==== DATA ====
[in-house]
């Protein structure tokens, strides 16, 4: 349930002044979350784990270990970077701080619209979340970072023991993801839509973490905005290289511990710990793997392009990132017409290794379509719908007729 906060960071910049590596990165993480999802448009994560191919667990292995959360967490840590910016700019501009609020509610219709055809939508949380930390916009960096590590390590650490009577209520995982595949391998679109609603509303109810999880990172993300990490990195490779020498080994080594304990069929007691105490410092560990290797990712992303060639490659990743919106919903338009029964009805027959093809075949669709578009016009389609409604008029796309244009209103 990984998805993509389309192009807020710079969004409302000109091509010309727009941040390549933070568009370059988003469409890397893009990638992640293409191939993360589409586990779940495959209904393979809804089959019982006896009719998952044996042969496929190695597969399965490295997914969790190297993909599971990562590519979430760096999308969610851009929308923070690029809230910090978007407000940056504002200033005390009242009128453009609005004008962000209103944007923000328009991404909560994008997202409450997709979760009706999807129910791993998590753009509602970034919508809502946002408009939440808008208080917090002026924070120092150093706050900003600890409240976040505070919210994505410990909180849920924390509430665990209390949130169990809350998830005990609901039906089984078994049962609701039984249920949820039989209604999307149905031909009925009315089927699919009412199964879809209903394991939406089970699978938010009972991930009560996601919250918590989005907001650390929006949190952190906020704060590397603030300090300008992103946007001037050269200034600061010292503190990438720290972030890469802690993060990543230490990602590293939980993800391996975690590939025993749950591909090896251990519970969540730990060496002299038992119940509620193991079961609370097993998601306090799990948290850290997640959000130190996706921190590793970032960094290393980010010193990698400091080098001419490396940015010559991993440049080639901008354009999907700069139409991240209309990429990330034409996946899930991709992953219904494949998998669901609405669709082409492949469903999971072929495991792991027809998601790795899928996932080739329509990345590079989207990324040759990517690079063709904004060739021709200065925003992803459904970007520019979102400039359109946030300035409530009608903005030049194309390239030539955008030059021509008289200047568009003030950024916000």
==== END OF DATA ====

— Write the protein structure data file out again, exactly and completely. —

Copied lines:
[in-house]
């Protein structure tokens, strides 16, 4: 349930002044979350784990270990970077701080619209979340970072023991993801839509973490905005290289511990710990793997392009990132017409290794379509719908007729 906060960071910049590596990165993480999802448009994560191919667990292995959360967490840590910016700019501009609020509610219709055809939508949380930390916009960096590590390590650490009577209520995982595949391998679109609603509303109810999880990172993300990490990195490779020498080994080594304990069929007691105490410092560990290797990712992303060639490659990743919106919903338009029964009805027959093809075949669709578009016009389609409604008029796309244009209103 990984998805993509389309192009807020710079969004409302000109091509010309727009941040390549933070568009370059988003469409890397893009990638992640293409191939993360589409586990779940495959209904393979809804089959019982006896009719998952044996042969496929190695597969399965490295997914969790190297993909599971990562590519979430760096999308969610851009929308923070690029809230910090978007407000940056504002200033005390009242009128453009609005004008962000209103944007923000328009991404909560994008997202409450997709979760009706999807129910791993998590753009509602970034919508809502946002408009939440808008208080917090002026924070120092150093706050900003600890409240976040505070919210994505410990909180849920924390509430665990209390949130169990809350998830005990609901039906089984078994049962609701039984249920949820039989209604999307149905031909009925009315089927699919009412199964879809209903394991939406089970699978938010009972991930009560996601919250918590989005907001650390929006949190952190906020704060590397603030300090300008992103946007001037050269200034600061010292503190990438720290972030890469802690993060990543230490990602590293939980993800391996975690590939025993749950591909090896251990519970969540730990060496002299038992119940509620193991079961609370097993998601306090799990948290850290997640959000130190996706921190590793970032960094290393980010010193990698400091080098001419490396940015010559991993440049080639901008354009999907700069139409991240209309990429990330034409996946899930991709992953219904494949998998669901609405669709082409492949469903999971072929495991792991027809998601790795899928996932080739329509990345590079989207990324040759990517690079063709904004060739021709200065925003992803459904970007520019979102400039359109946030300035409530009608903005030049194309390239030539955008030059021509008289200047568009003030950024916000």